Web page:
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Good Friday

Go to Bible verses for: Good Friday

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Sermonette; Apr 9, 2016
Something Fishy

Mike Ford, focusing on the Roman Catholic practice of eating fish on Friday as a form of penance commemorating Christ's supposed death on 'Good' Friday, observes that the practice continues unabated as it began in the 13th Century though other acts of penance may take its place since Vatican II, except for the 40 days of Lent, when eating fish on Friday is mandatory for devout Roman Catholics. Lent supposedly represents the 40 days Jesus was tempted in the wilderness. Those who observe Lent use this time for penance, repentance, self-examination, fasting, and reflection, clearly an attempt to counterfeit certain aspects of God's Holy Days. This man-made holiday, derived from the Babylonian feast of Tammuz, allegedly pays for our sins and prepares for the "kingdom to come." Ancient Egypt celebrated a 40 day fast in honor of Osiris. Lent, never observed by the early Church, had its debut in 'Christendom" at the Council of Nicaea in 325AD. Deluded or befuddled apologists advocating the observance of a holiday having a Pagan origin contend that if Christ did not specifically warn us not to keep it, we are absolutely free to keep it, totally at variance with Deuteronomy 12:32. Satan dresses his days up with color, emotions, and sex, intending to trap the gullible and unwary. As God's called-out ones, we dare not be conformed with the traditions of this world, practicing counterfeits of God's Holy Days, crafted by Satan.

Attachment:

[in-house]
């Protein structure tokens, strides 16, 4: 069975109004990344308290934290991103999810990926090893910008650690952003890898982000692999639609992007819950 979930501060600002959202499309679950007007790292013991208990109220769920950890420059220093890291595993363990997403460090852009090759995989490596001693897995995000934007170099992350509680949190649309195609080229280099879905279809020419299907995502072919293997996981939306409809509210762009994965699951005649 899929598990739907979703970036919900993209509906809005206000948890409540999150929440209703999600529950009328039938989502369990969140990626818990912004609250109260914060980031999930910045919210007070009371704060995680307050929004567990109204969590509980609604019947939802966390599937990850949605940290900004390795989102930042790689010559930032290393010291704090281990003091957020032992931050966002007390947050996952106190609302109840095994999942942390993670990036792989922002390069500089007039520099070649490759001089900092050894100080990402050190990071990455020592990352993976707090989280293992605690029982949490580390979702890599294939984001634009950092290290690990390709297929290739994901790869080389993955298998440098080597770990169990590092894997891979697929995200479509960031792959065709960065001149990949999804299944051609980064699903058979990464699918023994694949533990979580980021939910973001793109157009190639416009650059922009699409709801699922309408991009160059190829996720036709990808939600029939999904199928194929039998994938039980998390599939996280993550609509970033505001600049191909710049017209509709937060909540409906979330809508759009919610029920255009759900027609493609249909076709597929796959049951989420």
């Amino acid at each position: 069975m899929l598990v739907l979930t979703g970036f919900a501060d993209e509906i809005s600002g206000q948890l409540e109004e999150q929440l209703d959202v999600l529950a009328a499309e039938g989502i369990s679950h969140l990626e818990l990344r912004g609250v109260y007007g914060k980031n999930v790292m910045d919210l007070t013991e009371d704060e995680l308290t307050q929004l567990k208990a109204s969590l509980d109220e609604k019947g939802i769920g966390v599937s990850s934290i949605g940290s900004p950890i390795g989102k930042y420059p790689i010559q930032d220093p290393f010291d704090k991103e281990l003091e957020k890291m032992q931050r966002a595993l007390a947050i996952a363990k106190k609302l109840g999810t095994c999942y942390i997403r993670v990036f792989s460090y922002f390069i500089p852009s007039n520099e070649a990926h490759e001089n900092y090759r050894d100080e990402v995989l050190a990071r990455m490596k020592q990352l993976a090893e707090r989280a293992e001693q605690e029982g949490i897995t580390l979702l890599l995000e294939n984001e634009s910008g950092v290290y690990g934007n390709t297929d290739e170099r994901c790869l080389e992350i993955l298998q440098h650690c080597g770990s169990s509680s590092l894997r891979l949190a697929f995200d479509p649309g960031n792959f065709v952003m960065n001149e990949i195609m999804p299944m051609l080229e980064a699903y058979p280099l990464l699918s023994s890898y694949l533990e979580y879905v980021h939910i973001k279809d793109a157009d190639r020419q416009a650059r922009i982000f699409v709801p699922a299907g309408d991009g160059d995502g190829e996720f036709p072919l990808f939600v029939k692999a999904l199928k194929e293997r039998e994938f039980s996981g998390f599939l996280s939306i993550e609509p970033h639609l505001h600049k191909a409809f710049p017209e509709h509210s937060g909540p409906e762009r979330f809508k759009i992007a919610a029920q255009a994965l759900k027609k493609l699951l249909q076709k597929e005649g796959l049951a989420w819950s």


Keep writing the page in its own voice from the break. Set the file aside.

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CGG Weekly; Jul 11, 2014
Did Christ's Resurrection Change the Day of Worship? (Part Two)

In the face of the Bible’s consistent teaching, theologians justify their breaking of the Sabbath and their worship on Sunday by saying that they are honoring the day of Christ’s resurrection. ...

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Sermon; Mar 22, 2008
Chronic Difficulties

Richard Ritenbaugh observes that over two billion people faithfully observe an annual "holy week," consisting of Palm Sunday, Good Friday (the supposed time of the crucifixion), and Easter Sunday. Human tradition and Bible truth do not square. The overwhelming historical chronological evidence clashes with the traditions of billions of people. The sovereign God has been in control of history from the beginning of mankind. God makes things happen when He wants them to happen and in the way they happen. Whether the event happened in 30 AD or 31 AD, the crucifixion occurred on a Wednesday rather than a Friday. Extensive scholarship into the lunar eclipses occurring near the death of Herod, the ascendancy of his son Archaleus, and the reign of Tiberias Caesar corroborates this conclusion. Scripture gives us internal evidence with the accusation that Jesus could tear down a temple constructed by Herod 46 years earlier. Other internal evidence comes from the careful marking of the Holy Days occurring during Christ's three and one half year ministry (prophesied by Daniel's seventy weeks prophecy) in both the synoptic gospels and John's Gospel. The crucifixion took place in the middle of a literal week, with Christ remaining in the grave a full three days and three nights, and resurrected at the end of a Sabbath at sunset. Nowhere in any of the gospels does it say Christ rose on Sunday morning, but that He had already risen. The triumphal entry (labeled by the world as Palm Sunday) actually occurred on Thursday, Nisan 8. Jesus was selected as Passover Lamb on Nisan 10 (John 12:28).